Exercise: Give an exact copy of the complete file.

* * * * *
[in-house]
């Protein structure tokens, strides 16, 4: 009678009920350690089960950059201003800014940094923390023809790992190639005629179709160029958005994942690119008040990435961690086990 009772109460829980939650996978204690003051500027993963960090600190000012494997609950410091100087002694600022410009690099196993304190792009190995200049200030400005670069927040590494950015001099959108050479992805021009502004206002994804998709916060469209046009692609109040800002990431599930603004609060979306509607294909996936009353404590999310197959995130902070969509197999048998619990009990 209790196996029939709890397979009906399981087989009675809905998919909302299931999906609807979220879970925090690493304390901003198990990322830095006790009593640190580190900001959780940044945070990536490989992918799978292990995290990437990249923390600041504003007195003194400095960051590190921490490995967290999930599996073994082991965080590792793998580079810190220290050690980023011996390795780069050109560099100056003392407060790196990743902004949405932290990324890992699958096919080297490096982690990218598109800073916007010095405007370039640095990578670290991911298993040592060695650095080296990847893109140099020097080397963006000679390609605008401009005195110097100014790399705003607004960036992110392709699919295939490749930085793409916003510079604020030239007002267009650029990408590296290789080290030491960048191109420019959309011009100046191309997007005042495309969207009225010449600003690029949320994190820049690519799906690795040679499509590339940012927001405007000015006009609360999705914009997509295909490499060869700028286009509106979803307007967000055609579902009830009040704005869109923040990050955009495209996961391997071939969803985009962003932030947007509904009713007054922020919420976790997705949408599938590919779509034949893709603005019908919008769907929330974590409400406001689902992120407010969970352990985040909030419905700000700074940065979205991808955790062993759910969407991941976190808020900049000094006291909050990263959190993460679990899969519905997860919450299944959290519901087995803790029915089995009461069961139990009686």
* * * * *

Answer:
[in-house]
């Protein structure tokens, strides 16, 4: 009678009920350690089960950059201003800014940094923390023809790992190639005629179709160029958005994942690119008040990435961690086990 009772109460829980939650996978204690003051500027993963960090600190000012494997609950410091100087002694600022410009690099196993304190792009190995200049200030400005670069927040590494950015001099959108050479992805021009502004206002994804998709916060469209046009692609109040800002990431599930603004609060979306509607294909996936009353404590999310197959995130902070969509197999048998619990009990 209790196996029939709890397979009906399981087989009675809905998919909302299931999906609807979220879970925090690493304390901003198990990322830095006790009593640190580190900001959780940044945070990536490989992918799978292990995290990437990249923390600041504003007195003194400095960051590190921490490995967290999930599996073994082991965080590792793998580079810190220290050690980023011996390795780069050109560099100056003392407060790196990743902004949405932290990324890992699958096919080297490096982690990218598109800073916007010095405007370039640095990578670290991911298993040592060695650095080296990847893109140099020097080397963006000679390609605008401009005195110097100014790399705003607004960036992110392709699919295939490749930085793409916003510079604020030239007002267009650029990408590296290789080290030491960048191109420019959309011009100046191309997007005042495309969207009225010449600003690029949320994190820049690519799906690795040679499509590339940012927001405007000015006009609360999705914009997509295909490499060869700028286009509106979803307007967000055609579902009830009040704005869109923040990050955009495209996961391997071939969803985009962003932030947007509904009713007054922020919420976790997705949408599938590919779509034949893709603005019908919008769907929330974590409400406001689902992120407010969970352990985040909030419905700000700074940065979205991808955790062993759910969407991941976190808020900049000094006291909050990263959190993460679990899969519905997860919450299944959290519901087995803790029915089995009461069961139990009686």